Elstree 1976 Review

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North London, 1976. At the famous Pinewood Studios a new heavyweight was being brought to life: George Lucas’ Star Wars, changing the face of the modern cinema experience forever. But while he and his stars Mark Hamill, Harrison Ford and Carrie Fisher were making the leap into superstardom, a similar albeit smaller scaled leap was happening for those whose faces you didn’t see but whose impact were just as substantial.

North London, 1976. At the famous Pinewood Studios a new heavyweight was being brought to life: George Lucas’ Star Wars, changing the face of the modern cinema experience forever.

Elstree 1976 tells the story of the background artists that helped bring one of the defining blockbusters of all time to the screen and their stories and experiences, both positive and negative. With the exception  of Dave Prowse perhaps, the giant looming British figure who was the man behind the mask as Darth Vader, many of those interviewed here you have probably never heard of but their contribution was such that even today hundreds if not thousands of Wars fans seek them out for autographs and photos at comic-con’s.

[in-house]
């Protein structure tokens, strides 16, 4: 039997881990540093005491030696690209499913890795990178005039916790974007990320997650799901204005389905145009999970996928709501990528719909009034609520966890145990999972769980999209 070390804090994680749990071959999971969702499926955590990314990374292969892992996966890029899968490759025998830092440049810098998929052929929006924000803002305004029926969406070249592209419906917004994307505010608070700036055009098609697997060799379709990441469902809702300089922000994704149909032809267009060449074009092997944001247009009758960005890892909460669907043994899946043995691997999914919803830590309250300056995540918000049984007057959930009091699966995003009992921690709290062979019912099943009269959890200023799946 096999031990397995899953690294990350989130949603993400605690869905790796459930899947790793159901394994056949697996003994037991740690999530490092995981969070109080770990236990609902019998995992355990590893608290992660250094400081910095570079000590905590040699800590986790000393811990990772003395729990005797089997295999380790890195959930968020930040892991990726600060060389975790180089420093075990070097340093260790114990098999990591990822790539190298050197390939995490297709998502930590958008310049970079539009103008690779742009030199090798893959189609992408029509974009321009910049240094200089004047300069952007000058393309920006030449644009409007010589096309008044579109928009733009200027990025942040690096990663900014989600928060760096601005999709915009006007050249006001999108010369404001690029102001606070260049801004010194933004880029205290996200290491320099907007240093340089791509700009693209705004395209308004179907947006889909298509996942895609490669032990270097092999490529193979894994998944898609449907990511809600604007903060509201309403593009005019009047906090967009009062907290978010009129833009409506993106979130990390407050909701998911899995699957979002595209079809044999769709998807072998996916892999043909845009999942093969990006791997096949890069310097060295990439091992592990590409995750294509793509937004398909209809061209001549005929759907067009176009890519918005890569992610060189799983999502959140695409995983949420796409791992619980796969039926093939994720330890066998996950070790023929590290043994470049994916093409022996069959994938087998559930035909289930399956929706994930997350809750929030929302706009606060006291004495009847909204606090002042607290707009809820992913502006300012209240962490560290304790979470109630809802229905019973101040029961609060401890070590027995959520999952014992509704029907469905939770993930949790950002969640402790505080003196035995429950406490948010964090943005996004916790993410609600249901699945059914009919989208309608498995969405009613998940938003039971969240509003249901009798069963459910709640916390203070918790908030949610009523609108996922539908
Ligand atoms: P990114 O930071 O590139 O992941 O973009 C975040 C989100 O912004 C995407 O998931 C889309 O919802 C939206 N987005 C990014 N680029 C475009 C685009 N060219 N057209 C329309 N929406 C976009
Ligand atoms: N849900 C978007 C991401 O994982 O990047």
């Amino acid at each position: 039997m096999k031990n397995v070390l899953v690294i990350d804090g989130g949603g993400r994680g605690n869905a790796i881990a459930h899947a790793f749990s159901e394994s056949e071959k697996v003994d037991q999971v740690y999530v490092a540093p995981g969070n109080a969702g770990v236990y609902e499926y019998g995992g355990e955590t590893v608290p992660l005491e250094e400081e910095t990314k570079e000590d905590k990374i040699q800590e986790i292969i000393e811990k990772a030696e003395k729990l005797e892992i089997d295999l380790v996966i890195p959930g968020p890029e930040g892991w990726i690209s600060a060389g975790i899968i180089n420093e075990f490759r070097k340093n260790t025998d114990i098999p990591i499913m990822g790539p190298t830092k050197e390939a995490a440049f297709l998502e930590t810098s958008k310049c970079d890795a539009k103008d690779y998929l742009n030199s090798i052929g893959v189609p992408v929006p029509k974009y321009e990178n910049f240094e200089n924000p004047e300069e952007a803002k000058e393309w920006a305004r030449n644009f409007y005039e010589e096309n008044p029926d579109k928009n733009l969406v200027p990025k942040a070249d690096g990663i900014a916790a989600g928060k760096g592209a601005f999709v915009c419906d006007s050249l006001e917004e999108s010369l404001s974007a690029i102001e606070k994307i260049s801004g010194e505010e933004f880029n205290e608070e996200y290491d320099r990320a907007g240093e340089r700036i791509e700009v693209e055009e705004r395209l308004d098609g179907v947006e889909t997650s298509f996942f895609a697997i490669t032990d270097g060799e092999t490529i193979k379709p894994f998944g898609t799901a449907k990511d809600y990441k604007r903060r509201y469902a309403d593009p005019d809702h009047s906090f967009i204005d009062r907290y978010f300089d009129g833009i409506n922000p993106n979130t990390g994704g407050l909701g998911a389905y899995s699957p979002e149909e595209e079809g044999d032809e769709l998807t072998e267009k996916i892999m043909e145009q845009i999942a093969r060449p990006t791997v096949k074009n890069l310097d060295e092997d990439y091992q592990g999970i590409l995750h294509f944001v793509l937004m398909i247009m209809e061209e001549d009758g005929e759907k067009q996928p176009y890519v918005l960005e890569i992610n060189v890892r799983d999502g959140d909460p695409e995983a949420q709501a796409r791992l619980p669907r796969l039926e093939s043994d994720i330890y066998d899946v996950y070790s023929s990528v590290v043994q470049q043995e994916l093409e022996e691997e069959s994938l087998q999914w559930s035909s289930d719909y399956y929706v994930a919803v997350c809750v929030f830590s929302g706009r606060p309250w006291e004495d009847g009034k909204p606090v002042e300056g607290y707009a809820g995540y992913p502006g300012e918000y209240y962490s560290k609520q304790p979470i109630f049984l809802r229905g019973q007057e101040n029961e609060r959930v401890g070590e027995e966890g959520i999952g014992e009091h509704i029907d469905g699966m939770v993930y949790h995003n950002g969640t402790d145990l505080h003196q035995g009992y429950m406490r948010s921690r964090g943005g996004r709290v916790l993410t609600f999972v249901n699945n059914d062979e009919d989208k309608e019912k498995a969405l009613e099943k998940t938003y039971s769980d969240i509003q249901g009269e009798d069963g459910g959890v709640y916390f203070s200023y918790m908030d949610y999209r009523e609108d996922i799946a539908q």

Director Jon Spira has crafted a sincere, heartfelt doc that not only embraces the lure of Star Wars and it’s decades of power but also the ways in which has shaped the lives of those involved – some used it as a platform to jump to other things while the rest struggled to adjust to the fame and the whirlwinds that come with. Indeed, it’s very much a reflective piece on not just their time on-set in North London all those years ago but also about chasing and losing the “Hollywood dream” and its power to both bless and curse.

Director Jon Spira has crafted a sincere, heartfelt doc here that not only embraces the lure of Star Wars

Those involved give some brilliant insights and anecdotes into what happened on the set (one involving coffee and George Lucas is the film’s best) and the contributors’ passion and avuncular natures help make the film immensely enjoyable. The only disappointment is that there isn’t a whole lot of footage from the set from 1976/77 to reference from bar some photos and film footage. But Spira and co smartly add their own take on what “downtime” on Star Wars may have looked like.

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All in all Jon Spira’s documentary is a fascinating insight into the lure of this business we call show. With some wonderful insights from all of those involved, Elstree 1976 an essential piece of history for both film lovers and Star Wars fans young and old.

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